This is a little Spring time quilt that I made as part of my Guild's Paint Pot Challenge. The organizers got a bunch of paint chips from the home improvement store and put them in an empty paint pot. We each reached into the pot and pulled out a chip. The challenge was to make a small quilt that featured the paint chip colour and the name of our quilt had to be the name of the paint chip! It was great fun and challenged us to work with colours we might not have ordinarily used. That was the case for me but imagine my surprise when I discovered I did had that colour in my stash! The name of my paint chip and my quilt is Rosy Outlook!
Rosy Outlook by Karen H 2012
14 1/2" x 17 1/2"
I used my Sakura Pigma pens to add details to the birch tree trunks, veins to the leaves and feathers to the fabrics that I used to make the bird. It's legs were drawn on the quilt after the bird was attached.
Today I thought I would answer a reader question about the path and share a few more rosettes for my Birds in the Loft quilt. I love both of these rosettes! The green middle in the first is another treasured fabric; there isn't much left!
The blue fabric has been in my stash a long time and I think I have enough for a couple of individual hexagons and then it will be gone, gone, gone!
Now for the reader question/ I was asked why I am adding path hexagons to only one side of the rosette and not the other.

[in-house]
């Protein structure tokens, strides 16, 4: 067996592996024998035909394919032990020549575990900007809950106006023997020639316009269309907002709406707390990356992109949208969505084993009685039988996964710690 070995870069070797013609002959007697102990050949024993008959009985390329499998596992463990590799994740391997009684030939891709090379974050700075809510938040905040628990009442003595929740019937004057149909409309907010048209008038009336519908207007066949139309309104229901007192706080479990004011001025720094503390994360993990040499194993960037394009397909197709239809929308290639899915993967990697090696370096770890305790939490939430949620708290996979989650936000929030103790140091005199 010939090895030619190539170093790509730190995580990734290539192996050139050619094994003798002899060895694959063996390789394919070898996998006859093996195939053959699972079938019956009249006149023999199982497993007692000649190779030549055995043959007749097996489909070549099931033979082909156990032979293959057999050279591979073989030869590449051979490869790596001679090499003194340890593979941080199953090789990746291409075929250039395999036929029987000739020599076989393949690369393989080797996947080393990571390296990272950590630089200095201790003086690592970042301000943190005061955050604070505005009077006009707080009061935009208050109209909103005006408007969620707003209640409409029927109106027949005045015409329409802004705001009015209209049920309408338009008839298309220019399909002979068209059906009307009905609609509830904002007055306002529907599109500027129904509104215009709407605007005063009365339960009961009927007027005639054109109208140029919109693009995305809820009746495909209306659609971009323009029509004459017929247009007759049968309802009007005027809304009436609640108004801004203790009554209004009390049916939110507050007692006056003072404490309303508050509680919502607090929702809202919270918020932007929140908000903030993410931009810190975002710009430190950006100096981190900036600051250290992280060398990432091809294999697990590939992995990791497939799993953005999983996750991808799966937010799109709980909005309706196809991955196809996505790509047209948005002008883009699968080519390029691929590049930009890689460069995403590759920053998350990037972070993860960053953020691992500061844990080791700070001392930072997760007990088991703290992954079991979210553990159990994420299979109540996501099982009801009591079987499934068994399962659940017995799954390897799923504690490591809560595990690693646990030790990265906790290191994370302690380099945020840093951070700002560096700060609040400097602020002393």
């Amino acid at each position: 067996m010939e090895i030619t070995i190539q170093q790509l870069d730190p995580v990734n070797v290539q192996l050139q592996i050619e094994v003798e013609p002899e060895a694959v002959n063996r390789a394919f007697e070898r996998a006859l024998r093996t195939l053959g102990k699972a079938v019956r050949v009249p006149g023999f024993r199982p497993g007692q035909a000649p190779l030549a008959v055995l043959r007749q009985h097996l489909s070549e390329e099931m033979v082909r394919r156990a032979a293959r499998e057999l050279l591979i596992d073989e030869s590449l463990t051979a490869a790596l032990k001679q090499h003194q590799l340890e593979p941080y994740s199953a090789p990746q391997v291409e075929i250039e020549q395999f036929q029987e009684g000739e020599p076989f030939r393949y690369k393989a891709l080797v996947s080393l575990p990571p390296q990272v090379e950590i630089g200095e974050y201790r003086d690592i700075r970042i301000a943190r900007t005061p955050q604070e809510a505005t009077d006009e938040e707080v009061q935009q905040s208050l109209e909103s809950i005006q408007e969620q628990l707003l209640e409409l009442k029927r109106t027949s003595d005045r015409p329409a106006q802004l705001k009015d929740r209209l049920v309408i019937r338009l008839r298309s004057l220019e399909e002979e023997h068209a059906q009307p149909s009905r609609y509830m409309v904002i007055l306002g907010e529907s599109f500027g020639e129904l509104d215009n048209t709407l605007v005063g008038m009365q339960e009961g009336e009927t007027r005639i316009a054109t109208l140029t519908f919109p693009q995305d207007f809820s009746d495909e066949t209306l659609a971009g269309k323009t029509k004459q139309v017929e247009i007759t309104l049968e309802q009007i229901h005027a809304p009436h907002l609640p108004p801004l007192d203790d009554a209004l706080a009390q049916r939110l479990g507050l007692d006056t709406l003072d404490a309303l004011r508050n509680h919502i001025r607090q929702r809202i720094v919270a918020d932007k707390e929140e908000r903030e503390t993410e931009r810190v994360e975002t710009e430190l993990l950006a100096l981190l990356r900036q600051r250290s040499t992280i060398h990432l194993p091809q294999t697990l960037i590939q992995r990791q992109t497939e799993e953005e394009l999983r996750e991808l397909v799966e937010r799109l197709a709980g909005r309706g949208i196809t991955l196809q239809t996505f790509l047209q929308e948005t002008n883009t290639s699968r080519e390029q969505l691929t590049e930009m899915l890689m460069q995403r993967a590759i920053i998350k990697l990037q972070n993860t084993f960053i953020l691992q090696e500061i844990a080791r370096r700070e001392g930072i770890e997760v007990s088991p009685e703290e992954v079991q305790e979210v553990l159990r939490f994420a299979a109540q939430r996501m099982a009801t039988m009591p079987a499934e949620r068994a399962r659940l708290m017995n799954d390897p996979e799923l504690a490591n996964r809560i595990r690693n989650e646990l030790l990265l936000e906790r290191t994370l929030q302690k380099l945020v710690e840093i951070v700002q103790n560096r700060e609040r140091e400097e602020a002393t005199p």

I want the hexagons to fit together with a single round of path hexagons. If I add them on both sides there will be a double row of path hexagons. Think of it like sashing between square blocks. There is only one sash between two blocks and this holds true with hexagon rosettes (and diamonds). It is important to understand that if you have two hexagons between rosettes they will not line up. Instead a slope will develop. I wrote about it here. If there is a full round of path hexagons around each rosette they would look like the rosettes on the left.
A picture speaks a thousand words so here are a few pictures to explain what happens. In this picture two rosettes have the five path hexagons stitched to them. When I put them together notice how they fit nicely and will stay in a nice straight line.
If I add path hexagons to both sides this is what would happen when I try to put them together. Notice the slope has developed!
If you want your blocks to be in a straight line the path must be an odd number. Birds in the Loft will have a single path. My Value Proposition quilt has a triple path.
Another way to straighten rosettes is to add a small diamond between. The diamond is simply on third of a hexagon. I wrote about constructing, deconstruction and reconstructing hexagons here.
I used the diamond method of connecting the units in my quilt Butterscotch Ripple. It is another option for joining hexagon units!
I hope you enjoyed this blog entry. Until I post again, happy sewing!